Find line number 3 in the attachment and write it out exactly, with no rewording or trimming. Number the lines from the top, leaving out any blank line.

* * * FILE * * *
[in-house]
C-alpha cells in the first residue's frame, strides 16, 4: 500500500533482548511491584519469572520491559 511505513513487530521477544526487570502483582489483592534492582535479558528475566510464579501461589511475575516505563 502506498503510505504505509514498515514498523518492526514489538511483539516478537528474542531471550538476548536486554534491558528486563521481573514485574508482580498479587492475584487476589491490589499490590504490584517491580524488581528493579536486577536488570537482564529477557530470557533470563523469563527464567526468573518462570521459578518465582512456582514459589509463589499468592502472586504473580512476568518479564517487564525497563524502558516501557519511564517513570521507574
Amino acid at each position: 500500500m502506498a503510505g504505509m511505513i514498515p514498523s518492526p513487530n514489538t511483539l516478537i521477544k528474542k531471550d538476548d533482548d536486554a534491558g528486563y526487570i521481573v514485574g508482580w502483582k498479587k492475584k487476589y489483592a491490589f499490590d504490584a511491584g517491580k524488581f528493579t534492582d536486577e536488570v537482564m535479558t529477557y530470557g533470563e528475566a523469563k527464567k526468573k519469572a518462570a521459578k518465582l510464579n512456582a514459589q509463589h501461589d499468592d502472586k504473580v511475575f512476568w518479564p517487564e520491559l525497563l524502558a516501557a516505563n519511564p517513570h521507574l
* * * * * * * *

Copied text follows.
Amino acid at each position: 500500500m502506498a503510505g504505509m511505513i514498515p514498523s518492526p513487530n514489538t511483539l516478537i521477544k528474542k531471550d538476548d533482548d536486554a534491558g528486563y526487570i521481573v514485574g508482580w502483582k498479587k492475584k487476589y489483592a491490589f499490590d504490584a511491584g517491580k524488581f528493579t534492582d536486577e536488570v537482564m535479558t529477557y530470557g533470563e528475566a523469563k527464567k526468573k519469572a518462570a521459578k518465582l510464579n512456582a514459589q509463589h501461589d499468592d502472586k504473580v511475575f512476568w518479564p517487564e520491559l525497563l524502558a516501557a516505563n519511564p517513570h521507574l